Here is your answer, and maybe more info than you were looking for. Somewhere along the line, I'll mention oxalis.
The good news!
My first raised bed--the one *I* made with the salvaged (FreeCycle) concrete blocks and filled with the various composts and vermiculite and (heaven help us) peat--was approx. 8" deep. I just didn't believe Mel's statement that 6" would do the trick, even if I allowed for the rotting away of the newspapers at the bottom of the raised bed.
I was right.
Don't believe the man, at least not in the Bay Area, whose soil is underlain, at a very shallow depth, by adobe clay. Maybe in most areas of the world this is not the case, and plants can cast their roots further down, but 6" in a raised bed + a few inches, possibly a foot, more, won't keep carrots, cereal crops (yes, I grew wheat in 2008/09), or other plants with extensive root systems happy.
Make those raised beds 12 inches deep. Ten inches minimum.
So now Bed #1 is happy. More or less. Many valerian seedlings come up, courtesy of my compost, but almost nothing else, unless the birds or the wind have brought seeds there. And Bed #1 was "planted" over foxtail, mallow, blackberry, and oxalis. There is occasional breakthrough of blackberry. But the blackberry has only made its way up the center of one of the cinderblocks. Briefly.
Then, even though I got additional materials through FreeCycle for a "potato tower" (separate topic; a search will bring it up for you) and an additional veggie bed, DH felt--because he actually used his Makita to join said materials together, no doubt--*entitled* to fill those raised beds any old way. This, when he hadn't read anything, dug around in the dirt, or *heaven forfend* listened to me when it came time to fill Beds #2, #3, and, many months later, #4. "No native soil," I said. "Too many weed seeds, and zillions of oxalis bulbs. We can build up these beds with our compost." Because they were in the one small area where, 10 years ago, we had improved the soil and that infamous clay had been broken apart for good. Shallow planting soil, gradually built up, would be fine.
Thus it came to pass that, on the day I knew that we needed to turn the compost to get something into those beds, I looked at them and they were full?!
was weird. This was at the depth of my under/unemployment saga, and I knew that we didn't have $ for anything but the basics. That's fine; I can manage. It's how I grew up, anyway (and we didn't have great stuff like FreeCycle then!). But I wondered--did he go out and BUY all this potting soil???
Then I walked over to the two new beds (Beds #2 and #3) and stuck my hand into the soil to check it out.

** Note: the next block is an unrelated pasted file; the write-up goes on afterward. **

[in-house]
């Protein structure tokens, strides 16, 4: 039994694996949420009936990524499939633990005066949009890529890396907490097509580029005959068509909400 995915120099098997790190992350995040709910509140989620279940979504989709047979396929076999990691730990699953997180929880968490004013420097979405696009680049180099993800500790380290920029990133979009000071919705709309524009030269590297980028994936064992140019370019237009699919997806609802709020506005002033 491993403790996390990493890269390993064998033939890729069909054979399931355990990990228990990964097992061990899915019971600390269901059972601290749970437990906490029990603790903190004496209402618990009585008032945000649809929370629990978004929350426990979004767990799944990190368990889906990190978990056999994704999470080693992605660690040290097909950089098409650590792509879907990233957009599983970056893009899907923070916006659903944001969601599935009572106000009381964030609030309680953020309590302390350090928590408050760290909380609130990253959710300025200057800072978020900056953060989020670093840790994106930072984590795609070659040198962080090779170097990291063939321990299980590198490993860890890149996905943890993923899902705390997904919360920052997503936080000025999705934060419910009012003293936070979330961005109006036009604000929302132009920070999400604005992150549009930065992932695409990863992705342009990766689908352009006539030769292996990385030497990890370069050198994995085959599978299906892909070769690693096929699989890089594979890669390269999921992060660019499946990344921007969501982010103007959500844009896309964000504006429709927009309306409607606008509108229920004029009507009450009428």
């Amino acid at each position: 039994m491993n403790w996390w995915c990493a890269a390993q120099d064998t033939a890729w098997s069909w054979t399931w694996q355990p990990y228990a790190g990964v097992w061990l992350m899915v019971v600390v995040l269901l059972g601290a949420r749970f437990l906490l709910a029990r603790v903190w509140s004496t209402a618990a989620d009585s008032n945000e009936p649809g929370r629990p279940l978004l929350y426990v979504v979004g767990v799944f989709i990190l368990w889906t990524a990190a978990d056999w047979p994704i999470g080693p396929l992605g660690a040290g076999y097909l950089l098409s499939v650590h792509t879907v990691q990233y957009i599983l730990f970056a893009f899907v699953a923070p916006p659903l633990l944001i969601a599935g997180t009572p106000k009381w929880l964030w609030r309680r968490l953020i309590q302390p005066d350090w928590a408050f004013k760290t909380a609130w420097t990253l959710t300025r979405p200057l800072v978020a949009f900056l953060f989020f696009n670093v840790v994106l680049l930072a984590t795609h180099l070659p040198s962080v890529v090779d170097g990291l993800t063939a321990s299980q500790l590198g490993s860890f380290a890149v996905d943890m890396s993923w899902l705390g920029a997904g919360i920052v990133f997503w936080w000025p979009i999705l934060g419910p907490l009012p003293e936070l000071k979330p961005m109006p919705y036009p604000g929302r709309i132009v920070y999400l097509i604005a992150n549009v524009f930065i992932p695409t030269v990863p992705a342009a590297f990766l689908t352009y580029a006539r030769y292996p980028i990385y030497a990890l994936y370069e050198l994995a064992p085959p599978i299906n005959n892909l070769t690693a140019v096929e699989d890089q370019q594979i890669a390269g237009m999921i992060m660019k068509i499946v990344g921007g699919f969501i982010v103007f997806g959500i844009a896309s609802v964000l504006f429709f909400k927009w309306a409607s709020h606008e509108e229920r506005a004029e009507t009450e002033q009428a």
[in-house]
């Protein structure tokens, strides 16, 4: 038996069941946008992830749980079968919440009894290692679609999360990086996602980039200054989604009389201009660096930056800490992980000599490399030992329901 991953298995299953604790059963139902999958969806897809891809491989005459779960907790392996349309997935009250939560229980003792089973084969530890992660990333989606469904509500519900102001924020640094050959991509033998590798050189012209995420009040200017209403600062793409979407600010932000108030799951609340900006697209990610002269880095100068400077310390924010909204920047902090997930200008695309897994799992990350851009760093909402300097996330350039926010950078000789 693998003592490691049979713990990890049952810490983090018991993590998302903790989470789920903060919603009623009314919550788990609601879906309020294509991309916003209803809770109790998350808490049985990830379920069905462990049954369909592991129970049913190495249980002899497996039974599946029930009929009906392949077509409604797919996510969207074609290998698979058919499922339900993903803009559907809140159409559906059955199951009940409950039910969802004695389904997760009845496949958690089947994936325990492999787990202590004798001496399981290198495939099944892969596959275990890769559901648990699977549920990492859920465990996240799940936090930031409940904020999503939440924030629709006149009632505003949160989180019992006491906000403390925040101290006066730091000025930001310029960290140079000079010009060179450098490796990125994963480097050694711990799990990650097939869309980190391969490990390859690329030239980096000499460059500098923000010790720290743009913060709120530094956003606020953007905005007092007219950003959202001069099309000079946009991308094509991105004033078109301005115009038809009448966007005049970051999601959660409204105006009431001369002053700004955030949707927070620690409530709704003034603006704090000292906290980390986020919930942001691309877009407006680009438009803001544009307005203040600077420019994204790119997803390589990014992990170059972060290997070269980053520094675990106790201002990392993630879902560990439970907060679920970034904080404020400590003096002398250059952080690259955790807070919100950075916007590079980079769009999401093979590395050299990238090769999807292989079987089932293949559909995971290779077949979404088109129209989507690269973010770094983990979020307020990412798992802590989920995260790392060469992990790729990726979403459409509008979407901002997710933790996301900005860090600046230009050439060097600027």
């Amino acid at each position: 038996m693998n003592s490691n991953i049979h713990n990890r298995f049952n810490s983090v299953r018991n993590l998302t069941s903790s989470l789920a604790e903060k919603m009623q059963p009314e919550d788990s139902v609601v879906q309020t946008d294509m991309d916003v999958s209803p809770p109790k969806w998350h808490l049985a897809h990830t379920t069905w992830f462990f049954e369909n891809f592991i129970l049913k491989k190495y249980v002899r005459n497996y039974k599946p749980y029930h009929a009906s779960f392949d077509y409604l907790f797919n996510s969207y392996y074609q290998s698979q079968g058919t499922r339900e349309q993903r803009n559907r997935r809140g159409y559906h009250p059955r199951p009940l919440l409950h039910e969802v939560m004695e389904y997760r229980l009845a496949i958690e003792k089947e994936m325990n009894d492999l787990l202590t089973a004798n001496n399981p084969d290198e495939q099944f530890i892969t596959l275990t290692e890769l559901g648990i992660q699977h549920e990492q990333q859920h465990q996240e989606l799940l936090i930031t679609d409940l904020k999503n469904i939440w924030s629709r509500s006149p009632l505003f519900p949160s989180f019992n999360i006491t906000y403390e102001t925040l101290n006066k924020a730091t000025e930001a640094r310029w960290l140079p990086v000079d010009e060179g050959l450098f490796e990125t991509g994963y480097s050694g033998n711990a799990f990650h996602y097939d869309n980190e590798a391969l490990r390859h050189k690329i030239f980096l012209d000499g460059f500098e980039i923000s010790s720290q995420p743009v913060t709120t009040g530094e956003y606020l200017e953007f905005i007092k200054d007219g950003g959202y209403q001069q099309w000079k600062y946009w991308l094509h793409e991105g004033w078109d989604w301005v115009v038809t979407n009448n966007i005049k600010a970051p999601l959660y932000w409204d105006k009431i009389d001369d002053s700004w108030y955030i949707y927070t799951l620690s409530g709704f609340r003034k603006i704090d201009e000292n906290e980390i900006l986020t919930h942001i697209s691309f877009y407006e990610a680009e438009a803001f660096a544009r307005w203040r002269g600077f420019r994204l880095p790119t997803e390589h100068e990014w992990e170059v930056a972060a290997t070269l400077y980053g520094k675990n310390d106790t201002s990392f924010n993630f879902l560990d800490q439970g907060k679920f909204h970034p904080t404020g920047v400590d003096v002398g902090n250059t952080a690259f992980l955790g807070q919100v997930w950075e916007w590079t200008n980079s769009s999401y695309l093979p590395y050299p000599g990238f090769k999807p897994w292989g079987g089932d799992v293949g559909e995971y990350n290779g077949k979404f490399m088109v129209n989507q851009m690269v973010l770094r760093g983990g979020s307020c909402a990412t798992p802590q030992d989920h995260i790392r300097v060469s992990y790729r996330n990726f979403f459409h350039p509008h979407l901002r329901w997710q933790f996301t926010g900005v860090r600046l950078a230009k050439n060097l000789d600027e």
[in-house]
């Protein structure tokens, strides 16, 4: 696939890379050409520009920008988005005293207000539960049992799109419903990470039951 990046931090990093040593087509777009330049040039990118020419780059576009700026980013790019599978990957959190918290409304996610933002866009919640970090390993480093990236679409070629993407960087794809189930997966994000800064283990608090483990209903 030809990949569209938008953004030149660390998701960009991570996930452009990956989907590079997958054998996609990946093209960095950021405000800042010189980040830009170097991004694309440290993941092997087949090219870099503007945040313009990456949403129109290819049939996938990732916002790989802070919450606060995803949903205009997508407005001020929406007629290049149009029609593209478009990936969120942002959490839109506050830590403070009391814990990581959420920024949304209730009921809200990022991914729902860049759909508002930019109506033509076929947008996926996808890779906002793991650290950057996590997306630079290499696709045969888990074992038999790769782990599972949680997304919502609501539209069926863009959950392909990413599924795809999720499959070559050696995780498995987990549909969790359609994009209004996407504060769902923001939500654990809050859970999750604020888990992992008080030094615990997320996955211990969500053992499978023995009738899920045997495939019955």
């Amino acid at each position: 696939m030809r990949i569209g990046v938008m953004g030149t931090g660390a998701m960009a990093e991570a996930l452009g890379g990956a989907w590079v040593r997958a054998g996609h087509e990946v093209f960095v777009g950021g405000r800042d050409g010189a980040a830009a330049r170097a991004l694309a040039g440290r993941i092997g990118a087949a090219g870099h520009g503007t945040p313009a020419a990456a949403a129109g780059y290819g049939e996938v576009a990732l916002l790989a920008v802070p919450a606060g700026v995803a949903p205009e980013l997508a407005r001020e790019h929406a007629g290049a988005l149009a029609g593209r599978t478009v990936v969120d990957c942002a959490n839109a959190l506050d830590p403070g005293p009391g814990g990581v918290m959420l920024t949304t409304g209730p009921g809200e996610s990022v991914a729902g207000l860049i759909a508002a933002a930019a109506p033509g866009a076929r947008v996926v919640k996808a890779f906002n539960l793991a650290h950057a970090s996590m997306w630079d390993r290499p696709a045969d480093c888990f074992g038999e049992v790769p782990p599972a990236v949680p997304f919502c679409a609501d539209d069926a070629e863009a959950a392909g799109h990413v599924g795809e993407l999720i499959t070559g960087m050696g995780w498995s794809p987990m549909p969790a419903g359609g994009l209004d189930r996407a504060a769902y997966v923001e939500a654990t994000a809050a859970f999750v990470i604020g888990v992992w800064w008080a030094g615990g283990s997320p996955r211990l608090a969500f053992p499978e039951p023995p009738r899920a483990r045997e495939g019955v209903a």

...native soil! Absolutely FULL of oxalis bulbs!
And they are still a nightmare, even though the potato tower pretty much discouraged most of the oxalis in Bed #2. It's been over a year since we harvested the famous potatoes. We grew some leafy greens and some root veggies in Bed #2 last year, which means...the oxalis bulbs got sunlight.
And I've been pulling them out. Again.
The only thing that saves the situation is that, when you pull oxalis out of a raised bed, you get the WHOLE root. I've gotten some that are 9 or so inches long below the soil surface, which makes for a pretty l-o-n-g plant.
Bed #3 has had sunlight all along. You know what that means.
But I'm making progress.
By the time we made Bed #4 (I made sure to hold the Makita part of the time on Bed #4
), I had an anti-oxalis/weed plan. Part of my plan worked.
Close planting of leafy greens deprived the oxalis of sunlight. So, in half of the bed, oxalis was severely set back. But, in the other half, I wanted to try tomatoes and a couple of other veggies that come up out of the soil rather than staying so close to it.
On the other hand, be happy you're not dealing with the ones I've already removed (by hand) because they generate spines, thorns, burrs, etc. or are otherwise harmful/toxic to neighborhood cats or my dogs:
--yellow star thistle
Oxalis isn't harmful to dogs, should they take an interest in it. Mine seem to prefer young foxtail grass, but they never eat enough of it to prevent later foxtails. I've been fighting that one for years....
Let me know your plans for filling your raised beds. If you'll be using your own compost, etc. *and* 10" or so of depth, you'll be seeing very few oxalis in those beds.
But if you use native soil...
is how you'll feel. Just so ya know...
Welcome to The Helpful Gardener, and happy gardening. Where in Zone 17 are you? It's a pretty long, skinny zone on the coast.
Sunset Zone 17, USDA Zone 9